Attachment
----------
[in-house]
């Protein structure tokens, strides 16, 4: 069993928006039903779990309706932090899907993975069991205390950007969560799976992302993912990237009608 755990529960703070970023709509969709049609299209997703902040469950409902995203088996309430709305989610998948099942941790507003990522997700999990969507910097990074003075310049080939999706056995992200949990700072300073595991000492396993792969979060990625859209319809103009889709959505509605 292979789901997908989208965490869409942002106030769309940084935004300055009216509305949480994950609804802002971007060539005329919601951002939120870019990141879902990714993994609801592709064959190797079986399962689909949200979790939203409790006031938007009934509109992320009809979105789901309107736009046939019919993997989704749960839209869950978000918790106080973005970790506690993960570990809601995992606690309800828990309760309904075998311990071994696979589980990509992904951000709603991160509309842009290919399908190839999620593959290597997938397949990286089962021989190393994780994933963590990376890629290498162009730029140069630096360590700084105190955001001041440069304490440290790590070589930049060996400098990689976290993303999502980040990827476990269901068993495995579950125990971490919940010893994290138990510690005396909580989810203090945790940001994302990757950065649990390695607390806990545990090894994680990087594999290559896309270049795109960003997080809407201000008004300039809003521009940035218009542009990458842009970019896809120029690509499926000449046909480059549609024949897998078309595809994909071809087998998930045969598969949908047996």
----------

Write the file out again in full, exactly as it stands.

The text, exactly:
[in-house]
């Protein structure tokens, strides 16, 4: 069993928006039903779990309706932090899907993975069991205390950007969560799976992302993912990237009608 755990529960703070970023709509969709049609299209997703902040469950409902995203088996309430709305989610998948099942941790507003990522997700999990969507910097990074003075310049080939999706056995992200949990700072300073595991000492396993792969979060990625859209319809103009889709959505509605 292979789901997908989208965490869409942002106030769309940084935004300055009216509305949480994950609804802002971007060539005329919601951002939120870019990141879902990714993994609801592709064959190797079986399962689909949200979790939203409790006031938007009934509109992320009809979105789901309107736009046939019919993997989704749960839209869950978000918790106080973005970790506690993960570990809601995992606690309800828990309760309904075998311990071994696979589980990509992904951000709603991160509309842009290919399908190839999620593959290597997938397949990286089962021989190393994780994933963590990376890629290498162009730029140069630096360590700084105190955001001041440069304490440290790590070589930049060996400098990689976290993303999502980040990827476990269901068993495995579950125990971490919940010893994290138990510690005396909580989810203090945790940001994302990757950065649990390695607390806990545990090894994680990087594999290559896309270049795109960003997080809407201000008004300039809003521009940035218009542009990458842009970019896809120029690509499926000449046909480059549609024949897998078309595809994909071809087998998930045969598969949908047996």